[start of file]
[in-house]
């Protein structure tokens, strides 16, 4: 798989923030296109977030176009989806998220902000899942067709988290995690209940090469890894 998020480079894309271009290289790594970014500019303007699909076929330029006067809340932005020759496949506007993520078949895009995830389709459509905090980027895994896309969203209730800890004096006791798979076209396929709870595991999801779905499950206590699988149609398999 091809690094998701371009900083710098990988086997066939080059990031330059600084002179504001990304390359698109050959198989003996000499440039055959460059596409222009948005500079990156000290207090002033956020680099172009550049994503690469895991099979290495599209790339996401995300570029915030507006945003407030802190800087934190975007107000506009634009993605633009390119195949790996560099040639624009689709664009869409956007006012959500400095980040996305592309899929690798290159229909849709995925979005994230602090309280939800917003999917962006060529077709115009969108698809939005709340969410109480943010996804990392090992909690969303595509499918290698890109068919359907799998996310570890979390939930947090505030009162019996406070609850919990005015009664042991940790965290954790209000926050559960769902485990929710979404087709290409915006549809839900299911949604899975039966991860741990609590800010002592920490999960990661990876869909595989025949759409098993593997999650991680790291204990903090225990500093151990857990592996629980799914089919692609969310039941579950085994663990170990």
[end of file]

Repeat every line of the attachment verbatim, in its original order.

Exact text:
[in-house]
């Protein structure tokens, strides 16, 4: 798989923030296109977030176009989806998220902000899942067709988290995690209940090469890894 998020480079894309271009290289790594970014500019303007699909076929330029006067809340932005020759496949506007993520078949895009995830389709459509905090980027895994896309969203209730800890004096006791798979076209396929709870595991999801779905499950206590699988149609398999 091809690094998701371009900083710098990988086997066939080059990031330059600084002179504001990304390359698109050959198989003996000499440039055959460059596409222009948005500079990156000290207090002033956020680099172009550049994503690469895991099979290495599209790339996401995300570029915030507006945003407030802190800087934190975007107000506009634009993605633009390119195949790996560099040639624009689709664009869409956007006012959500400095980040996305592309899929690798290159229909849709995925979005994230602090309280939800917003999917962006060529077709115009969108698809939005709340969410109480943010996804990392090992909690969303595509499918290698890109068919359907799998996310570890979390939930947090505030009162019996406070609850919990005015009664042991940790965290954790209000926050559960769902485990929710979404087709290409915006549809839900299911949604899975039966991860741990609590800010002592920490999960990661990876869909595989025949759409098993593997999650991680790291204990903090225990500093151990857990592996629980799914089919692609969310039941579950085994663990170990």